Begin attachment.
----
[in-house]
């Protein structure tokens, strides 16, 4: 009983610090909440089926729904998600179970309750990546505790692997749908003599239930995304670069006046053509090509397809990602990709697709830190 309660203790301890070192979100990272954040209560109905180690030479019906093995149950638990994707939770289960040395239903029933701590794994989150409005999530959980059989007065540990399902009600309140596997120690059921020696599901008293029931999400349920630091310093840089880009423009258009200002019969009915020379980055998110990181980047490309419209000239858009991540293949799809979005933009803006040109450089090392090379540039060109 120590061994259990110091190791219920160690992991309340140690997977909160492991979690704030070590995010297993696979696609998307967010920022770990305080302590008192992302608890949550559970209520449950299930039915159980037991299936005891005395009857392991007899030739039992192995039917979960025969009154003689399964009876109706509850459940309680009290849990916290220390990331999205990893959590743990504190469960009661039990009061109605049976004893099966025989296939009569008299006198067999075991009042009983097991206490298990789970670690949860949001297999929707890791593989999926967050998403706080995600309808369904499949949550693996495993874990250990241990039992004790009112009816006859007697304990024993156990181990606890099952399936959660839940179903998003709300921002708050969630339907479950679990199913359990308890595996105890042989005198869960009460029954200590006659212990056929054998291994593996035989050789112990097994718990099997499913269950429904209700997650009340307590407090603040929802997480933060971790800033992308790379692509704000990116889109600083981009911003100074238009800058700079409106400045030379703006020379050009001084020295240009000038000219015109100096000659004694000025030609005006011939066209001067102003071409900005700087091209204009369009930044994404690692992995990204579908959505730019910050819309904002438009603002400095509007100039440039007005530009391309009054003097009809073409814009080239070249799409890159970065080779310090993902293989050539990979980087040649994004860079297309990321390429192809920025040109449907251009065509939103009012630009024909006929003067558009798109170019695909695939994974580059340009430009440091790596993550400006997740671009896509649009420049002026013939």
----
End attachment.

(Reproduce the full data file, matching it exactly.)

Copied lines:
[in-house]
């Protein structure tokens, strides 16, 4: 009983610090909440089926729904998600179970309750990546505790692997749908003599239930995304670069006046053509090509397809990602990709697709830190 309660203790301890070192979100990272954040209560109905180690030479019906093995149950638990994707939770289960040395239903029933701590794994989150409005999530959980059989007065540990399902009600309140596997120690059921020696599901008293029931999400349920630091310093840089880009423009258009200002019969009915020379980055998110990181980047490309419209000239858009991540293949799809979005933009803006040109450089090392090379540039060109 120590061994259990110091190791219920160690992991309340140690997977909160492991979690704030070590995010297993696979696609998307967010920022770990305080302590008192992302608890949550559970209520449950299930039915159980037991299936005891005395009857392991007899030739039992192995039917979960025969009154003689399964009876109706509850459940309680009290849990916290220390990331999205990893959590743990504190469960009661039990009061109605049976004893099966025989296939009569008299006198067999075991009042009983097991206490298990789970670690949860949001297999929707890791593989999926967050998403706080995600309808369904499949949550693996495993874990250990241990039992004790009112009816006859007697304990024993156990181990606890099952399936959660839940179903998003709300921002708050969630339907479950679990199913359990308890595996105890042989005198869960009460029954200590006659212990056929054998291994593996035989050789112990097994718990099997499913269950429904209700997650009340307590407090603040929802997480933060971790800033992308790379692509704000990116889109600083981009911003100074238009800058700079409106400045030379703006020379050009001084020295240009000038000219015109100096000659004694000025030609005006011939066209001067102003071409900005700087091209204009369009930044994404690692992995990204579908959505730019910050819309904002438009603002400095509007100039440039007005530009391309009054003097009809073409814009080239070249799409890159970065080779310090993902293989050539990979980087040649994004860079297309990321390429192809920025040109449907251009065509939103009012630009024909006929003067558009798109170019695909695939994974580059340009430009440091790596993550400006997740671009896509649009420049002026013939």